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Breaking the stereotypical Latino storyline

A new bilingual podcast puts a microphone to the local Latinx community.

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Everyone has a podcast. Even your dog has a podcast. But when it comes to diversity, it's no surprise that white people dominate the platform. According to 2018 data from Edison Research, 59 percent of U.S. podcast listeners were white—only 12 percent were Black and 11 percent were Latinx. While podcasting continues to rapidly grow, its diversity and accessibility are slowly catching up.

Aspiring Latinx, a new Chicago bilingual podcast officially debuting May 1 (its intro episode dropped last week), aims to combat those low numbers and give the local Latinx community a seat at the podcast table. Meant to "break the stereotypical storyline," Aspiring Latinx tells the stories of everyday Latinx Chicagoans from different perspectives, industries, and identities to build community, empower one another, and accurately represent the community in the media.

"The goal is to have a platform that brings together the Latinx community because I feel like there's such a disconnect with Latinx in terms of generations," says Emily Santos, cofounder and cohost of the podcast.

Santos wants to make sure the podcast is inclusive for people who do not identify simply as Latino or Latina, an identity which she says is confusing within the community itself due to a lack of understanding. "Latinx" is seen as more of an umbrella term but is also one of debate among Latinos; the show tackles this difficult conversation to educate Latinos and non-Latinos alike. She wants to highlight the ethnic diversity and represent how language plays a role in identity—or how it doesn't.

"[Being Latinx] doesn't mean that you need to be fluent. It doesn't mean that you need to be born in your country," she says. "There's so many different meanings and takes to what being a Latino is. And so that's where we wanted to go and just have real conversations about what it actually is to be a person in this time."

The six episodes bounce between English, Spanish, and Spanglish, depending on the language that is most comfortable for their interviewees and the topics. Guests like community and political organizers, health workers, and artists discuss race, ethnicity, colorism, identity in the workplace, and the importance of being a role model to younger generations.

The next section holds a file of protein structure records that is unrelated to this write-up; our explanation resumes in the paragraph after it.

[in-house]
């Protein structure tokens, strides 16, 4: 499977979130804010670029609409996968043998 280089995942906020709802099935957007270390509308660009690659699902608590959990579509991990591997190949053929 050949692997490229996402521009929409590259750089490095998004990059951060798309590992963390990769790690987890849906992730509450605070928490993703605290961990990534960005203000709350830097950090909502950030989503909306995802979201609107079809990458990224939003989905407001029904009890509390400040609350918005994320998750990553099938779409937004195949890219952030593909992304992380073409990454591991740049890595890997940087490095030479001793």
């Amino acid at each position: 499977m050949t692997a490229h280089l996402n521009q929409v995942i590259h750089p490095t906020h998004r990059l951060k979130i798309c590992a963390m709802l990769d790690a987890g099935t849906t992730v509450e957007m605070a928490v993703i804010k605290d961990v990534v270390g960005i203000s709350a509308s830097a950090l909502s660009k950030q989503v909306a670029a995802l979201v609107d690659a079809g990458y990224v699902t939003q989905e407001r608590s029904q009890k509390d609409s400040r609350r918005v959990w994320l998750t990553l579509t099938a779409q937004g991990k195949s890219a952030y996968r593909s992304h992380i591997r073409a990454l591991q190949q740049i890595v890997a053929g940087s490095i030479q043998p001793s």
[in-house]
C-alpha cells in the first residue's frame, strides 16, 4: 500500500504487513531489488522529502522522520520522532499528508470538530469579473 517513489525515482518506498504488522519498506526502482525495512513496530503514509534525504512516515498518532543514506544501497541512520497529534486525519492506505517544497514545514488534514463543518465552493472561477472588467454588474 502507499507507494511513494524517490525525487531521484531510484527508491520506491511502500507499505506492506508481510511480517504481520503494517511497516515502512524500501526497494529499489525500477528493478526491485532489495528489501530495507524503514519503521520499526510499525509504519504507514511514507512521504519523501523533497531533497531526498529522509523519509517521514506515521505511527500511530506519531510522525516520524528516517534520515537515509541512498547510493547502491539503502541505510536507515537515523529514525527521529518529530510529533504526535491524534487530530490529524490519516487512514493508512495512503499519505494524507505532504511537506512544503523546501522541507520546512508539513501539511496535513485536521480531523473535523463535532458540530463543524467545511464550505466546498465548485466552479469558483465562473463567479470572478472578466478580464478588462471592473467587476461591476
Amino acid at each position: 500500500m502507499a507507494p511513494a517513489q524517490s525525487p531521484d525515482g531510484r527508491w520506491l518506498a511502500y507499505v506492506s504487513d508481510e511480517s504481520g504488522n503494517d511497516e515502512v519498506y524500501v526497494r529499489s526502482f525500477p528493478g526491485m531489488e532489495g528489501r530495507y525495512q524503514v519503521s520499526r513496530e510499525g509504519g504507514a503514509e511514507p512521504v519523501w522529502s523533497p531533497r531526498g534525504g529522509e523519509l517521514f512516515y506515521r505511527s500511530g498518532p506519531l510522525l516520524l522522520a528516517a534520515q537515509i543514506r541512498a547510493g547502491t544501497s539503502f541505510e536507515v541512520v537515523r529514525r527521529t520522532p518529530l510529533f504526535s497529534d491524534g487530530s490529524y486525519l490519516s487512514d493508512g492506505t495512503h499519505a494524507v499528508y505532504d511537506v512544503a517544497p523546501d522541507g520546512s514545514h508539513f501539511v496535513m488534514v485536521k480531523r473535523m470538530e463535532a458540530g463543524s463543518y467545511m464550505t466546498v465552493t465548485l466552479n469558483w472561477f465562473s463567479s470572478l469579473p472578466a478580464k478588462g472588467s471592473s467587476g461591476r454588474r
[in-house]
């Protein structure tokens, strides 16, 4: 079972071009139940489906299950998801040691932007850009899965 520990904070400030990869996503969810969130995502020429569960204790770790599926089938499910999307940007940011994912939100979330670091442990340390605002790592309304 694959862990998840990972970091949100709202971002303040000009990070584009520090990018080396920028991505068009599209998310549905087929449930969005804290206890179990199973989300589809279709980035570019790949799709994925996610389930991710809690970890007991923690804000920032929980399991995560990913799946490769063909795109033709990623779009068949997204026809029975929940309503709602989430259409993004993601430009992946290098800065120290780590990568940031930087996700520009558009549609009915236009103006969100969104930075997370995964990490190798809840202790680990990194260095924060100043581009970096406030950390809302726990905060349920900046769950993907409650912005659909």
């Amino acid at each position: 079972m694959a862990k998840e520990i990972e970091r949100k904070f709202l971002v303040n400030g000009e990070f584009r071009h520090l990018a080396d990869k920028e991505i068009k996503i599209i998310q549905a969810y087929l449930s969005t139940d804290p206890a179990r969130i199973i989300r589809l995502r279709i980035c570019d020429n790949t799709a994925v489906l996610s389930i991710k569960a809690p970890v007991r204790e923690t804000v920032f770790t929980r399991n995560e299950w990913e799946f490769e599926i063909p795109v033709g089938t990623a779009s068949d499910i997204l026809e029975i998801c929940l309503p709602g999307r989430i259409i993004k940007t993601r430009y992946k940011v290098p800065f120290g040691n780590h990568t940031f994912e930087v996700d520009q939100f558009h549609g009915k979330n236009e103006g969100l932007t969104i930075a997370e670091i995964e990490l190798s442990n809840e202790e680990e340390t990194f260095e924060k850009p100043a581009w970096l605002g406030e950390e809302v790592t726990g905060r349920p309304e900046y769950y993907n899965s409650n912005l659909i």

Aspiring Latinx was born after a disappointing internship experience that squashed creative expectations for Santos and her cofounder and cohost Jocelyn Moreno—one where they were treated poorly because of their ethnicity. "We were more of a second thought, and there more for administration and cleaning duties versus me being the social media person and Jocelyn being a graphic designer," says Santos, who now works in marketing and social media after graduating from Columbia College in 2018.

Moreno, who also graduated from Columbia with a degree in graphic design in 2018, says the experience was frustrating, but it pushed the two millennials to brainstorm ways to get their project off the ground on their own terms. It has allowed her to continue designing when she's not working as a community health worker at Mujeres Latinas en Acción, a nonprofit serving Latinas.

Originally a magazine called Aspiring Latinas, Moreno says, the project was transformed into a podcast—with the name change—because it seemed like a more inclusive, fun, and dynamic platform to engage its subjects and audience. Editorial content still lives online, the founders say, where they post pictures, quotes, and transcriptions of their podcast episodes for those who cannot speak both languages.

"If we were to have the name how it was, we would be taking away that part of every person to tell their own identity and you never want to strip that away from anyone," Moreno says. "Let someone say who they are before you even say it for them because as Latinos, we are constantly told who we are."

Santos and Moreno are both first-generation college graduates, a big deal for them and their families. But without aspiring role models in their community, both founders say it wasn't until college that they found their confidence and passions. For Santos, that is the underlying inspiration for Aspiring Latinx. "I really do believe if you don't see any of that representation, it's really hard to envision what you can be," she says.

Reflecting on the yearlong hard work, the founders say they are in it for the long haul. They plan to expand the podcast through other avenues and assured me there will be a season two. For now, they are happy to revel in season one and hope to bring diversity and change to the Latinx community by reaching people who might not usually listen to podcasts.

"It's not gonna happen one day to another, but I think just bringing in as many people who are usually not part of projects like this will get people to start listening," Moreno says. "We want to create a platform where we have this connection with people and we invite people to always connect with us. If there's anything they want to hear, or if they want us to put certain people on, we really want this project to be as close to home as possible."   v

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